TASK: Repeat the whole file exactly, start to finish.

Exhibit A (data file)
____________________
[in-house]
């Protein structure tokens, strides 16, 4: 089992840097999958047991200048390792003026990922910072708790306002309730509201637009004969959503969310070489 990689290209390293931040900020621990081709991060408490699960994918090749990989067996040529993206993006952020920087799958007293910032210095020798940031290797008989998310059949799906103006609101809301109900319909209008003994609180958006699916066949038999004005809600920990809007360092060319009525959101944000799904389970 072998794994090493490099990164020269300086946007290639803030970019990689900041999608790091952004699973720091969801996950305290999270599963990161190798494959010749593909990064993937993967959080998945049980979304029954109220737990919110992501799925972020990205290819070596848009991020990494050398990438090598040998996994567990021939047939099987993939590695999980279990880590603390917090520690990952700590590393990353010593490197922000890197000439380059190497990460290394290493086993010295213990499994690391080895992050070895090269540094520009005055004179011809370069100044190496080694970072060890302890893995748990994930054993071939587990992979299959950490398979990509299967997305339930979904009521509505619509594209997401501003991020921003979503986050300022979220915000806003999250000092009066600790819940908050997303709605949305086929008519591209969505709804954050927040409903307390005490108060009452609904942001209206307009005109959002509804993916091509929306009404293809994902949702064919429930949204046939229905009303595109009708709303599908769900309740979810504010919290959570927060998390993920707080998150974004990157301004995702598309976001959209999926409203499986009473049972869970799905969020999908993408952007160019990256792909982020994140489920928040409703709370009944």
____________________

[in-house]
């Protein structure tokens, strides 16, 4: 089992840097999958047991200048390792003026990922910072708790306002309730509201637009004969959503969310070489 990689290209390293931040900020621990081709991060408490699960994918090749990989067996040529993206993006952020920087799958007293910032210095020798940031290797008989998310059949799906103006609101809301109900319909209008003994609180958006699916066949038999004005809600920990809007360092060319009525959101944000799904389970 072998794994090493490099990164020269300086946007290639803030970019990689900041999608790091952004699973720091969801996950305290999270599963990161190798494959010749593909990064993937993967959080998945049980979304029954109220737990919110992501799925972020990205290819070596848009991020990494050398990438090598040998996994567990021939047939099987993939590695999980279990880590603390917090520690990952700590590393990353010593490197922000890197000439380059190497990460290394290493086993010295213990499994690391080895992050070895090269540094520009005055004179011809370069100044190496080694970072060890302890893995748990994930054993071939587990992979299959950490398979990509299967997305339930979904009521509505619509594209997401501003991020921003979503986050300022979220915000806003999250000092009066600790819940908050997303709605949305086929008519591209969505709804954050927040409903307390005490108060009452609904942001209206307009005109959002509804993916091509929306009404293809994902949702064919429930949204046939229905009303595109009708709303599908769900309740979810504010919290959570927060998390993920707080998150974004990157301004995702598309976001959209999926409203499986009473049972869970799905969020999908993408952007160019990256792909982020994140489920928040409703709370009944």